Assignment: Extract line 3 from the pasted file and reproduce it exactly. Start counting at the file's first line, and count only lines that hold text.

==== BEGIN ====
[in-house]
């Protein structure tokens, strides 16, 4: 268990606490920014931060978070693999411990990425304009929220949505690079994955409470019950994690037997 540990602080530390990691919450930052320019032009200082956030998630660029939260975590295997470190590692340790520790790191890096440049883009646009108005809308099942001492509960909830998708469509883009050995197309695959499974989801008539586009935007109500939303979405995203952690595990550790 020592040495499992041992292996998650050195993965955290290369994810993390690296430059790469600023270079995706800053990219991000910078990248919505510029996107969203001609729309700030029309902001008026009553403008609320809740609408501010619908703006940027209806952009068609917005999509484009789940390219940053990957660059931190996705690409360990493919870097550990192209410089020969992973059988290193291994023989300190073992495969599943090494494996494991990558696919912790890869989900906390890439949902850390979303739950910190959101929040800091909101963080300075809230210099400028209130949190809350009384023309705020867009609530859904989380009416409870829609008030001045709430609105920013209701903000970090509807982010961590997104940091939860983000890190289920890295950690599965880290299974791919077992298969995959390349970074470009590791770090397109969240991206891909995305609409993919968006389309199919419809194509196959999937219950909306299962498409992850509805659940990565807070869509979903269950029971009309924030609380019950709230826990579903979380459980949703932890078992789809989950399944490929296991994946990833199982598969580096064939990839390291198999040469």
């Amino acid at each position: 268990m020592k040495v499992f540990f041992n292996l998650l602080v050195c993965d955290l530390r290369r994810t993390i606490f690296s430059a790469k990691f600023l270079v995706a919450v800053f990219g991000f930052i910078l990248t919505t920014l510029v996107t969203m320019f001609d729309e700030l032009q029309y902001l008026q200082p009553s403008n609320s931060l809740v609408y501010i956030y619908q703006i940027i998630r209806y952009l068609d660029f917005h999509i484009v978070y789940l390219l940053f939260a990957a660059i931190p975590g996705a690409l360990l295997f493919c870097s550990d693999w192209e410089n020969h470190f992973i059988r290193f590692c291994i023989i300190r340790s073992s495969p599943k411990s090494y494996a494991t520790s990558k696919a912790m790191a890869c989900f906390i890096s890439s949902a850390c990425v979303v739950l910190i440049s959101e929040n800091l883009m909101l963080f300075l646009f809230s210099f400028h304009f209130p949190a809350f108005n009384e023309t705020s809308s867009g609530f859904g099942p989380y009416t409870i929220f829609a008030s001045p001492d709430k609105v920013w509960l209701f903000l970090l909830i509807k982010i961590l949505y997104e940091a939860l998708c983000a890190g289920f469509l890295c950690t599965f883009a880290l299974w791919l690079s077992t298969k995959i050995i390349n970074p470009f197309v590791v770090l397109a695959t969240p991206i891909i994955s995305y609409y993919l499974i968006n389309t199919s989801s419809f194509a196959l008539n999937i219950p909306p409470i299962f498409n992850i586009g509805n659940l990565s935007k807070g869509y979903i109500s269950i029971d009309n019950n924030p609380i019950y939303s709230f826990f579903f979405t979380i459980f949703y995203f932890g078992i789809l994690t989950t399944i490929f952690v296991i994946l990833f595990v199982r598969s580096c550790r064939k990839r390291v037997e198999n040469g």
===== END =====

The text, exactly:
């Amino acid at each position: 268990m020592k040495v499992f540990f041992n292996l998650l602080v050195c993965d955290l530390r290369r994810t993390i606490f690296s430059a790469k990691f600023l270079v995706a919450v800053f990219g991000f930052i910078l990248t919505t920014l510029v996107t969203m320019f001609d729309e700030l032009q029309y902001l008026q200082p009553s403008n609320s931060l809740v609408y501010i956030y619908q703006i940027i998630r209806y952009l068609d660029f917005h999509i484009v978070y789940l390219l940053f939260a990957a660059i931190p975590g996705a690409l360990l295997f493919c870097s550990d693999w192209e410089n020969h470190f992973i059988r290193f590692c291994i023989i300190r340790s073992s495969p599943k411990s090494y494996a494991t520790s990558k696919a912790m790191a890869c989900f906390i890096s890439s949902a850390c990425v979303v739950l910190i440049s959101e929040n800091l883009m909101l963080f300075l646009f809230s210099f400028h304009f209130p949190a809350f108005n009384e023309t705020s809308s867009g609530f859904g099942p989380y009416t409870i929220f829609a008030s001045p001492d709430k609105v920013w509960l209701f903000l970090l909830i509807k982010i961590l949505y997104e940091a939860l998708c983000a890190g289920f469509l890295c950690t599965f883009a880290l299974w791919l690079s077992t298969k995959i050995i390349n970074p470009f197309v590791v770090l397109a695959t969240p991206i891909i994955s995305y609409y993919l499974i968006n389309t199919s989801s419809f194509a196959l008539n999937i219950p909306p409470i299962f498409n992850i586009g509805n659940l990565s935007k807070g869509y979903i109500s269950i029971d009309n019950n924030p609380i019950y939303s709230f826990f579903f979405t979380i459980f949703y995203f932890g078992i789809l994690t989950t399944i490929f952690v296991i994946l990833f595990v199982r598969s580096c550790r064939k990839r390291v037997e198999n040469g």